Documentary Film, Reenactress, Launches Fundraising Campaign

Share Article

Reenactress, a feature-length documentary about female reenactors and living historians who cross-dress to portray soldiers on the battlefield at Civil War reenactments, has launched a month-long Kickstarter campaign to raise funding to finish production of the movie.

Reenactress, a feature-length documentary about female reenactors and living historians who cross-dress to portray soldiers on the battlefield at Civil War reenactments, has launched a month-long Kickstarter campaign to raise funding to finish production of the movie.

Reenactress tells the story of women who have broken down barriers in order to take the field in battle in the predominantly male hobby of reenacting. These brave women also act as living historians to educate the public and preserve the little-known history of over 400 real women who fought disguised as men during the Civil War.

J.R. Hardman, the film’s director, appears in the movie and narrates the story. She has been reenacting for three years after she first discovered the hobby at a reenactment in Gettysburg. However, she was shocked to find that one Atlanta unit she tried to join did not allow women in their ranks at all.

“I asked the unit commander if I could join up with his group, and he told me that his wife could help me find a nice hoop skirt,” Hardman remembers. “But I wanted to be a soldier, not a Southern belle!”

Being excluded from that unit prompted Hardman to research the history of women in battle and discover that between 400-1000 women are estimated to have actually fought disguised as men in the Civil War on both sides of the conflict, Union and Confederate.

Hardman traveled to North Carolina to interview one of the authors of the predominant research book on the topic of female soldiers in the Civil War, Lauren Cook Wike. The book is called They Fought Like Demons: Women Soldiers in the American Civil War. Having been a reenactor herself, Cook Wike also won a lawsuit against the National Park Service after being kicked out of a battlefield park for dressing as a soldier. The Park Service now has new guidelines that allow women to participate in their events, as long as they follow certain authenticity rules.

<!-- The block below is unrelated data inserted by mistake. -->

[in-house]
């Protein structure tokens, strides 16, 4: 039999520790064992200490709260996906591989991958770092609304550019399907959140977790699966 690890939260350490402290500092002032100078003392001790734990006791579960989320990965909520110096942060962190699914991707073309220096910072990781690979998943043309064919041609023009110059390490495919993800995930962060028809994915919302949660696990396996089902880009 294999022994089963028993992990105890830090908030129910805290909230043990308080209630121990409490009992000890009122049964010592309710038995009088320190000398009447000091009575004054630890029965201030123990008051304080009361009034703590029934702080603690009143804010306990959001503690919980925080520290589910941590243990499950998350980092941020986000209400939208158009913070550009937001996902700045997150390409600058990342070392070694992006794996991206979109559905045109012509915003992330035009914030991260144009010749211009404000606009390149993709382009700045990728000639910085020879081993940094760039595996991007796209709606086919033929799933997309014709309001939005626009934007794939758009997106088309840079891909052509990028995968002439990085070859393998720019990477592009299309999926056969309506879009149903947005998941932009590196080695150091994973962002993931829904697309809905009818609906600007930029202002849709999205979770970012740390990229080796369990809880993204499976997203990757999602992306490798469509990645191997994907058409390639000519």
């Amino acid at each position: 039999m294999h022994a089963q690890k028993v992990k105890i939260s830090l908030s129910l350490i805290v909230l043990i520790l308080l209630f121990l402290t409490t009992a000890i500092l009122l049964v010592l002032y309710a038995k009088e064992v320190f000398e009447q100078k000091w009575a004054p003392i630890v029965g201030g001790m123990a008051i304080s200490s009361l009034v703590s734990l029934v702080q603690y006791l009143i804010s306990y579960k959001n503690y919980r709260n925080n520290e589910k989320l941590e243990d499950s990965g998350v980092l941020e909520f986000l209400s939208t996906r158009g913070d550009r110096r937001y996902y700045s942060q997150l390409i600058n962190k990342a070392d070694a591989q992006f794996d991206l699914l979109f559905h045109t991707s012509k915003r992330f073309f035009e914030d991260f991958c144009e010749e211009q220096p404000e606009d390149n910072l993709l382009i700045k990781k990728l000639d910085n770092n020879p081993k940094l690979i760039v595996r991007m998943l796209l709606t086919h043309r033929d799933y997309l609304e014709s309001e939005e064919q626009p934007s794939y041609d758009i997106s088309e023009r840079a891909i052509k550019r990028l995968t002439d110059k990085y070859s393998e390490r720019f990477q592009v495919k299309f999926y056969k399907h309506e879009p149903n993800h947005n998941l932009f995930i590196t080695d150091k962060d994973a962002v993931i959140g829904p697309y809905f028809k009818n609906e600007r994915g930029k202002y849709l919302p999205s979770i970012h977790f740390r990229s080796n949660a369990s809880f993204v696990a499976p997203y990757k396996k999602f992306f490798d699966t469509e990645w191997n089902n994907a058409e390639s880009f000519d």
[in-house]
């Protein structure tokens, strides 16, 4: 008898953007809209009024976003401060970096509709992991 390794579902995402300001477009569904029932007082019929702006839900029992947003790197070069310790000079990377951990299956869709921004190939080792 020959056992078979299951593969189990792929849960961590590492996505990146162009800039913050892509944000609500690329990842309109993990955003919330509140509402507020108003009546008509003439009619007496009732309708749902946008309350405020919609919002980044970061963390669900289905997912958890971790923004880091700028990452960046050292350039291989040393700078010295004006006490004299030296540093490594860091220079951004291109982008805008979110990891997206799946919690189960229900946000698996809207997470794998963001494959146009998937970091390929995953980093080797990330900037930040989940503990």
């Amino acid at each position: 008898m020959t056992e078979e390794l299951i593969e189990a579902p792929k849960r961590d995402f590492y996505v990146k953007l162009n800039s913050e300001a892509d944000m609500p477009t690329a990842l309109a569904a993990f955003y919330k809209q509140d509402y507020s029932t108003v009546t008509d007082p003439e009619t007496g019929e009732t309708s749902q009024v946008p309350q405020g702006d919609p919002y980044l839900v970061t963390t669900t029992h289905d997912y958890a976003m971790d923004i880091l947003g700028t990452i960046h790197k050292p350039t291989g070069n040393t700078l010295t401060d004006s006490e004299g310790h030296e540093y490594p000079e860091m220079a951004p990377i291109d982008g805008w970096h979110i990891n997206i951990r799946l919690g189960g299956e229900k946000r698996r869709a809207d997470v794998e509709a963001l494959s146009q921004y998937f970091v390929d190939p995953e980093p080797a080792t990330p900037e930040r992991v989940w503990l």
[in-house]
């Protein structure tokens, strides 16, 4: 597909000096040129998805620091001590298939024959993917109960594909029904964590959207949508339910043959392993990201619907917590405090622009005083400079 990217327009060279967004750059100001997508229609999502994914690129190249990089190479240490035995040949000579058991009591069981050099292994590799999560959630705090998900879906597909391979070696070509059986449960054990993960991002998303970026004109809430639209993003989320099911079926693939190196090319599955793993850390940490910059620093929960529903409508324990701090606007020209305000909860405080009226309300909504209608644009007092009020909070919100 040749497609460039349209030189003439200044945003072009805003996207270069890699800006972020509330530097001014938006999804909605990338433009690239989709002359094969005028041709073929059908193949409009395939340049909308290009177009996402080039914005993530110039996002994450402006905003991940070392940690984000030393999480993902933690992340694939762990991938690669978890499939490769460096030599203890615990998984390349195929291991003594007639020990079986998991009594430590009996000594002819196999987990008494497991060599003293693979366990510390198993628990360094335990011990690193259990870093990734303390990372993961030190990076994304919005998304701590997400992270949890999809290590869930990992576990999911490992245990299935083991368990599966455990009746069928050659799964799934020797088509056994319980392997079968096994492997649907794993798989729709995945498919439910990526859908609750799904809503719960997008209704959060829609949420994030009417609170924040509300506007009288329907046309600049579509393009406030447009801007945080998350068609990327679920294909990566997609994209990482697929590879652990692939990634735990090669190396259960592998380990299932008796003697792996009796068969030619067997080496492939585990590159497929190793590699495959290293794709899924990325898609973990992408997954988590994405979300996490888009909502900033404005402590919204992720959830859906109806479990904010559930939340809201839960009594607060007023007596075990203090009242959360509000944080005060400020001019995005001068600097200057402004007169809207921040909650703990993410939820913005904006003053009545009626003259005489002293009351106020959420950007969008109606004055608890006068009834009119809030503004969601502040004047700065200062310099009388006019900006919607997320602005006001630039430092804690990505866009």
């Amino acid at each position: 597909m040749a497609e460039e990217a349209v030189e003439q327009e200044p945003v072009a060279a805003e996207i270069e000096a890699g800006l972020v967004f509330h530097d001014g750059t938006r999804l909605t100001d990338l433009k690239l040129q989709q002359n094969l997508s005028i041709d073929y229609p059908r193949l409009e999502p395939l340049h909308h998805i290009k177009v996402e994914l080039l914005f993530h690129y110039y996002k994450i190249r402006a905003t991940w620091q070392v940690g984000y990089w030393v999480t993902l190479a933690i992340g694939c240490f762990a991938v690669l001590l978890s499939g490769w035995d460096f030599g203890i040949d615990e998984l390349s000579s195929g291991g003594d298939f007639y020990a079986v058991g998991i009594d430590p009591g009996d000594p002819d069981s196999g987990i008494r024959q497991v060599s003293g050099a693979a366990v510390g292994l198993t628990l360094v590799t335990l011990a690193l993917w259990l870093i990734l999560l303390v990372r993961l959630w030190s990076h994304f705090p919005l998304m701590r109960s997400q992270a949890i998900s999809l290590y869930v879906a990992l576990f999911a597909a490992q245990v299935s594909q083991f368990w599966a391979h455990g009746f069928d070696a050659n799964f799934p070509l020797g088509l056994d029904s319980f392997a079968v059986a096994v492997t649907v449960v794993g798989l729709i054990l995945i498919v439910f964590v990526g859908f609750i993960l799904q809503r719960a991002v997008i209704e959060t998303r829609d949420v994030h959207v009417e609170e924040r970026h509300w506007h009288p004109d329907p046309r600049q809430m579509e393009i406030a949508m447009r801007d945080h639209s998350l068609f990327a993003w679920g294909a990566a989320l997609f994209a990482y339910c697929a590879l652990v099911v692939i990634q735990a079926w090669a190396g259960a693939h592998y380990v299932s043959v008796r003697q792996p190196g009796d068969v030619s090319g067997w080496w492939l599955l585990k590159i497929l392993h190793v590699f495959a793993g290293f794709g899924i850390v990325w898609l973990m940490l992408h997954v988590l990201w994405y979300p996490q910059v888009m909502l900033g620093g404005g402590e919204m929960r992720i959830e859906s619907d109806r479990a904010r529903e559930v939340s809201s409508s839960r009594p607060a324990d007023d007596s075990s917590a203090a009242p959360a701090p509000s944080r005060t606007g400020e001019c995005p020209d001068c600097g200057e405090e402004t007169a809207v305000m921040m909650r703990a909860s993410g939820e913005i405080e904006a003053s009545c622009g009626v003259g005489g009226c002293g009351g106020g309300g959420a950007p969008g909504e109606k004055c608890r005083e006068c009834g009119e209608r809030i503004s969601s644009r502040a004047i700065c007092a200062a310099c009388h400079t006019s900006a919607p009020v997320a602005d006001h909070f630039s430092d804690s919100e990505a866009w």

Still, social mores, unwelcoming hardcore units, and event organizers discourage women from acting in a military role. One event registration page warns, “If an [...] event volunteer can determine that an individual in the ranks is female from further than 15 feet away, that person will be asked to leave the field.”

Hardman explains her reasons for continuing to reenact in spite of the naysayers. “Sometimes it makes me uncomfortable because I feel like event organizers or other reenactors think women like me shouldn’t participate because cross-dressing is too weird, but then I think about the women who actually died while fighting during the Civil War like Sarah Rosetta Wakeman. Rosetta was buried as a man for over 100 years before her family came forward to tell her story, and I want to make sure that story gets told.”

Reenactress chronicles Hardman’s experiences as an artilleryman, learning to load and fire a cannon, and as an infantryman, becoming skilled with a Civil War-era reproduction rifle. She has also learned how to hide her gender by cutting her hair short, avoiding smiling, and wearing a binding bra under her uniform.

“I’ve been mistaken for a man lots of times,” laughs Hardman. “At an event in southern Georgia, I was asked by a teenage boy if a friend and I were brothers. I just told the boy that we weren’t related. We laughed about it when we got back to camp, but I knew that my impression was successful.”

This July, Hardman and her small team of independent filmmakers are undertaking a different type of fight on the crowdfunding battlefield. They’ve launched a month-long Kickstarter campaign to try to raise $27,009 to finish Reenactress.

“We’ve had lots of interest from other reenactors, history buffs, feminists, and film-lovers,” she says. “We hope that they’ll help us make this documentary happen because we can’t do it without their support!”

You can find more information about the film at http://www.reenactress.com, become a fan at http://www.facebook.com/reenactress follow the movie on Twitter or Instagram at @reenactress, or donate to the Kickstarter campaign at http://www.kickstarter.com/projects/jrhardman/reenactress-a-feature-documentary

Share article on social media or email:

View article via:

Pdf Print

Contact Author

J.R. Hardman
Reenactress
+1 (213) 268-4615
Email >
@Reenactress
since: 05/2013
Follow >
Visit website